Bill for policing badger cull in Gloucestershire to be paid by Whitehall
THE full cost of policing the badger cull in Gloucestershire will be covered by Whitehall.
Police and Crime Commissioner (PCC) Martin Surl has been reassured by bosses the constabulary will not be left out of pocket.
The shooting of almost 5,000 badgers is expected to start in June and cost the force millions.
Police are said to be bracing themselves for a 'security nightmare' and to have told the Government private security companies will be needed to stop the culls being overrun by animal rights activists.
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According to a report in The Times a source close to Gloucestershire Constabulary said: "We welcome this like a hole in the head".
Gloucestershire Against Badger Shooting (GABS) is organising a peaceful protest walk at Highnam Woods on April 1.
Member Jeanne Berry said they would not be looking to cause trouble but police were right to be prepared.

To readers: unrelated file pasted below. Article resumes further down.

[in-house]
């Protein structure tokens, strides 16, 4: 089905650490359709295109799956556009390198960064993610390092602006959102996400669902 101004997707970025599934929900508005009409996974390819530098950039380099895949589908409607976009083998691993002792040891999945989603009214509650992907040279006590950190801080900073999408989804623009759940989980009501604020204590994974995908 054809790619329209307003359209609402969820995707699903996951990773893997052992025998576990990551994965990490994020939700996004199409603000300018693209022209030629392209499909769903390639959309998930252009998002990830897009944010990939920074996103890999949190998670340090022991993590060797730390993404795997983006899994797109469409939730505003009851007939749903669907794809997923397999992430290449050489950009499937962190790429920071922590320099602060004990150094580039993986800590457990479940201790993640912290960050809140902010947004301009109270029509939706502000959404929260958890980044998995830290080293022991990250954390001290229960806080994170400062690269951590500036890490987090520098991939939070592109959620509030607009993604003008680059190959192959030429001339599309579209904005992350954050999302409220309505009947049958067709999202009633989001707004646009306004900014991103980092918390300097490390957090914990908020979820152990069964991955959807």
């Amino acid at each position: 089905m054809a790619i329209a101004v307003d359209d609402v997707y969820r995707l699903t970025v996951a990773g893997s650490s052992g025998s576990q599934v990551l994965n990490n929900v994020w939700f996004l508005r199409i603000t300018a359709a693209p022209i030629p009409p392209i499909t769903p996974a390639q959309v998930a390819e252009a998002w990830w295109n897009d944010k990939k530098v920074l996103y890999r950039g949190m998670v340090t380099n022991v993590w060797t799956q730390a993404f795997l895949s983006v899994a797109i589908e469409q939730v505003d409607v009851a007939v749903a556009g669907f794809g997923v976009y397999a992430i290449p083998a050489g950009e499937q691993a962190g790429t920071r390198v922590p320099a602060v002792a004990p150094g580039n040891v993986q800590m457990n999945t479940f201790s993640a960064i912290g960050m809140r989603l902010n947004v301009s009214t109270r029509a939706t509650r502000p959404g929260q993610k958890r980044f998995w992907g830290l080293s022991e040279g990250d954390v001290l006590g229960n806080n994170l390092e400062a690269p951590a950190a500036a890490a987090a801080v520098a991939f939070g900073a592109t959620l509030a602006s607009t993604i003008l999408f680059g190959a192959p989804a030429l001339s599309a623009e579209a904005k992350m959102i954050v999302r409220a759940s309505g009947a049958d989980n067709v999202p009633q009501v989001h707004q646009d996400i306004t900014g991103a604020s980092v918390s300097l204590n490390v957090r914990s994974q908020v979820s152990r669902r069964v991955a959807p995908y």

"We will be peacefully protesting the culls this summer," she said.
"But there is a lot of interest in this issue and there will be people coming from outside Gloucestershire and there may be an element of rabble rousers so police are right to be a bit concerned.
"It's a very emotive subject."
Figures released by Defra in October show the police's bill for policing the cull in Gloucestershire and Somerset is estimated at £4 million over four years.
Mr Surl raised the issue with criminal justice minister Damian Green when he visited Gloucester on Thursday.
The PCC said: "He assured me the constabulary would be fully reimbursed for the cost of the cull."
He was told a special grant will be made by the Government to cover the expense but said he had no estimate of what the bill may be.
"The cost depends entirely on events which are outside our control.
"I'm aware the heads of the constabulary are making provisions.
"I haven't enquired too deeply but the chief constable says they have it in hand and are in contact with protest groups and those who will execute the cull.
"My concern is not how they will police it as that is an operational matter but that they will do it in a fair manner without expressing a view on it.
"I will be making sure the public's right to protest is protected as well as the right to do the cull.
"It will put a strain on the constabulary but not one we are not used to."
Police are still waiting to hear if they will get back £64,000 spent preparing for the postponed culls.